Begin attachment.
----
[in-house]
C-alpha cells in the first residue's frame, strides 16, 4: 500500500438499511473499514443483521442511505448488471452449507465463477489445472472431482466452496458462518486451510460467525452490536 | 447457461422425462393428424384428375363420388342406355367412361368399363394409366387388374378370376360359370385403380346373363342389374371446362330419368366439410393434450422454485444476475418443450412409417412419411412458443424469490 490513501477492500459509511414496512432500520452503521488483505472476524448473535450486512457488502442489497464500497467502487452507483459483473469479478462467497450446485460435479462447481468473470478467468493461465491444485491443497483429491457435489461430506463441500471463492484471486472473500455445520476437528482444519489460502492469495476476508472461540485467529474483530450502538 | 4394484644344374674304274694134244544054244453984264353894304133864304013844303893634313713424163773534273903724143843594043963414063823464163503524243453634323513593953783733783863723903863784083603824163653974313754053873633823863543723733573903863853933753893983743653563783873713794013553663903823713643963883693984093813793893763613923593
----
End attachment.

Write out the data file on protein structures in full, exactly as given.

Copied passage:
[in-house]
C-alpha cells in the first residue's frame, strides 16, 4: 500500500438499511473499514443483521442511505448488471452449507465463477489445472472431482466452496458462518486451510460467525452490536 | 447457461422425462393428424384428375363420388342406355367412361368399363394409366387388374378370376360359370385403380346373363342389374371446362330419368366439410393434450422454485444476475418443450412409417412419411412458443424469490 490513501477492500459509511414496512432500520452503521488483505472476524448473535450486512457488502442489497464500497467502487452507483459483473469479478462467497450446485460435479462447481468473470478467468493461465491444485491443497483429491457435489461430506463441500471463492484471486472473500455445520476437528482444519489460502492469495476476508472461540485467529474483530450502538 | 4394484644344374674304274694134244544054244453984264353894304133864304013844303893634313713424163773534273903724143843594043963414063823464163503524243453634323513593953783733783863723903863784083603824163653974313754053873633823863543723733573903863853933753893983743653563783873713794013553663903823713643963883693984093813793893763613923593